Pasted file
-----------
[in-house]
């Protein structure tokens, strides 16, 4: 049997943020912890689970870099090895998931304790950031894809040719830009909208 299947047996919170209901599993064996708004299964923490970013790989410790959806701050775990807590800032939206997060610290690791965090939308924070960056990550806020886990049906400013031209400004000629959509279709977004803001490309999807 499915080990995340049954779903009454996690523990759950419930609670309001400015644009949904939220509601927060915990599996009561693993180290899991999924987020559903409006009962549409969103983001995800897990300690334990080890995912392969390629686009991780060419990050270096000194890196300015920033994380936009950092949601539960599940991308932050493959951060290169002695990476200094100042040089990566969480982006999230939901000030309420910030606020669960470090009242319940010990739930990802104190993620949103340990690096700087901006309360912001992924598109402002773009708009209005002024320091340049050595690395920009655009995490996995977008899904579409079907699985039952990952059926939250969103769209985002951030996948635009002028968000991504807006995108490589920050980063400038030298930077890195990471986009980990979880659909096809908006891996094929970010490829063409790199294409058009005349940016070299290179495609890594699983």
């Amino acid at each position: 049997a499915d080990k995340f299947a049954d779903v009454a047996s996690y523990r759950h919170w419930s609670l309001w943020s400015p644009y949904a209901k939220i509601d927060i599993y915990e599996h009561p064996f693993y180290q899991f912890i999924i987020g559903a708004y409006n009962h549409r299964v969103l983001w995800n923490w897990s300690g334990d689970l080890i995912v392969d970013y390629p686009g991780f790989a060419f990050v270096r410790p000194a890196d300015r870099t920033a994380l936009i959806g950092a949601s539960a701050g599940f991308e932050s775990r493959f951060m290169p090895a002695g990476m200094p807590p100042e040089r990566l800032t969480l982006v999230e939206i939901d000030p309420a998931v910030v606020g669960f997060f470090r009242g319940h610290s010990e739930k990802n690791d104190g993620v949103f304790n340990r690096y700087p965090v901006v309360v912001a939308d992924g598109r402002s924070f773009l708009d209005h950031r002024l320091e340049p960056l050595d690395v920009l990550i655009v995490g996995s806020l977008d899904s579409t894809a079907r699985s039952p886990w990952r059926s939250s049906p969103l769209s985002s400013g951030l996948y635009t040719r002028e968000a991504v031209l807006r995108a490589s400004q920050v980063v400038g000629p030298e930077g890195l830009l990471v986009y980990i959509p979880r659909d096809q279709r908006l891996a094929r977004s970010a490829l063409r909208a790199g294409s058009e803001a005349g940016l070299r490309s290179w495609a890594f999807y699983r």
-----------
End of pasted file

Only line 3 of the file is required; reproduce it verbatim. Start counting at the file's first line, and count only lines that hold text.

């Amino acid at each position: 049997a499915d080990k995340f299947a049954d779903v009454a047996s996690y523990r759950h919170w419930s609670l309001w943020s400015p644009y949904a209901k939220i509601d927060i599993y915990e599996h009561p064996f693993y180290q899991f912890i999924i987020g559903a708004y409006n009962h549409r299964v969103l983001w995800n923490w897990s300690g334990d689970l080890i995912v392969d970013y390629p686009g991780f790989a060419f990050v270096r410790p000194a890196d300015r870099t920033a994380l936009i959806g950092a949601s539960a701050g599940f991308e932050s775990r493959f951060m290169p090895a002695g990476m200094p807590p100042e040089r990566l800032t969480l982006v999230e939206i939901d000030p309420a998931v910030v606020g669960f997060f470090r009242g319940h610290s010990e739930k990802n690791d104190g993620v949103f304790n340990r690096y700087p965090v901006v309360v912001a939308d992924g598109r402002s924070f773009l708009d209005h950031r002024l320091e340049p960056l050595d690395v920009l990550i655009v995490g996995s806020l977008d899904s579409t894809a079907r699985s039952p886990w990952r059926s939250s049906p969103l769209s985002s400013g951030l996948y635009t040719r002028e968000a991504v031209l807006r995108a490589s400004q920050v980063v400038g000629p030298e930077g890195l830009l990471v986009y980990i959509p979880r659909d096809q279709r908006l891996a094929r977004s970010a490829l063409r909208a790199g294409s058009e803001a005349g940016l070299r490309s290179w495609a890594f999807y699983r």